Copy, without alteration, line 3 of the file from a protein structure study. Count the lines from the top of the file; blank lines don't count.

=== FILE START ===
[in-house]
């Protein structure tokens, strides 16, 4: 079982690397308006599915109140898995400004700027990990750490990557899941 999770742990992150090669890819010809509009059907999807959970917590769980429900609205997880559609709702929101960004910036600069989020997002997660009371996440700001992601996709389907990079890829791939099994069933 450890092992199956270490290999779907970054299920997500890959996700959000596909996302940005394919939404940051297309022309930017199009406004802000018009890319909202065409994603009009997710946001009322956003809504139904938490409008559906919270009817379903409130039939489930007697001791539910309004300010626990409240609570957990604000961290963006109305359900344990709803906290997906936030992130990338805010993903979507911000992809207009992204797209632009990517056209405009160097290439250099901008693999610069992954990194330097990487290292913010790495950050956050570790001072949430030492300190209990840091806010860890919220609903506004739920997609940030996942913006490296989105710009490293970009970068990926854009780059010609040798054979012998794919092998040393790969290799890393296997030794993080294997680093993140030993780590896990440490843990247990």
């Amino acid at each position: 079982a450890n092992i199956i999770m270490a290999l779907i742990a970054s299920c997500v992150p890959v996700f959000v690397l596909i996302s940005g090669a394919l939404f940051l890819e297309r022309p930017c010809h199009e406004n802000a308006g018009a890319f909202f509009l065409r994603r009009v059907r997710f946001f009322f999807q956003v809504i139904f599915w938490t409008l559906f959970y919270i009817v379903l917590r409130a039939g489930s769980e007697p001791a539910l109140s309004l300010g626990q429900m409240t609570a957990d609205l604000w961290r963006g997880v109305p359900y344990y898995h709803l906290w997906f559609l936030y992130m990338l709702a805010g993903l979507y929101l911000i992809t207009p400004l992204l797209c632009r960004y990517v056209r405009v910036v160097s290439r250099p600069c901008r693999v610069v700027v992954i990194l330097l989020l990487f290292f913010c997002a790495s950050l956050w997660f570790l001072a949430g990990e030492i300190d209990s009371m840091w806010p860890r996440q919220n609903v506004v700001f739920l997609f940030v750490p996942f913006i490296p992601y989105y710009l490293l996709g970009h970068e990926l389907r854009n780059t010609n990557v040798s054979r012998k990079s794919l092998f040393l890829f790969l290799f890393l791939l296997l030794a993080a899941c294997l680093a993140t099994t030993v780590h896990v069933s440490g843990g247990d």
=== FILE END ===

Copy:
């Amino acid at each position: 079982a450890n092992i199956i999770m270490a290999l779907i742990a970054s299920c997500v992150p890959v996700f959000v690397l596909i996302s940005g090669a394919l939404f940051l890819e297309r022309p930017c010809h199009e406004n802000a308006g018009a890319f909202f509009l065409r994603r009009v059907r997710f946001f009322f999807q956003v809504i139904f599915w938490t409008l559906f959970y919270i009817v379903l917590r409130a039939g489930s769980e007697p001791a539910l109140s309004l300010g626990q429900m409240t609570a957990d609205l604000w961290r963006g997880v109305p359900y344990y898995h709803l906290w997906f559609l936030y992130m990338l709702a805010g993903l979507y929101l911000i992809t207009p400004l992204l797209c632009r960004y990517v056209r405009v910036v160097s290439r250099p600069c901008r693999v610069v700027v992954i990194l330097l989020l990487f290292f913010c997002a790495s950050l956050w997660f570790l001072a949430g990990e030492i300190d209990s009371m840091w806010p860890r996440q919220n609903v506004v700001f739920l997609f940030v750490p996942f913006i490296p992601y989105y710009l490293l996709g970009h970068e990926l389907r854009n780059t010609n990557v040798s054979r012998k990079s794919l092998f040393l890829f790969l290799f890393l791939l296997l030794a993080a899941c294997l680093a993140t099994t030993v780590h896990v069933s440490g843990g247990d």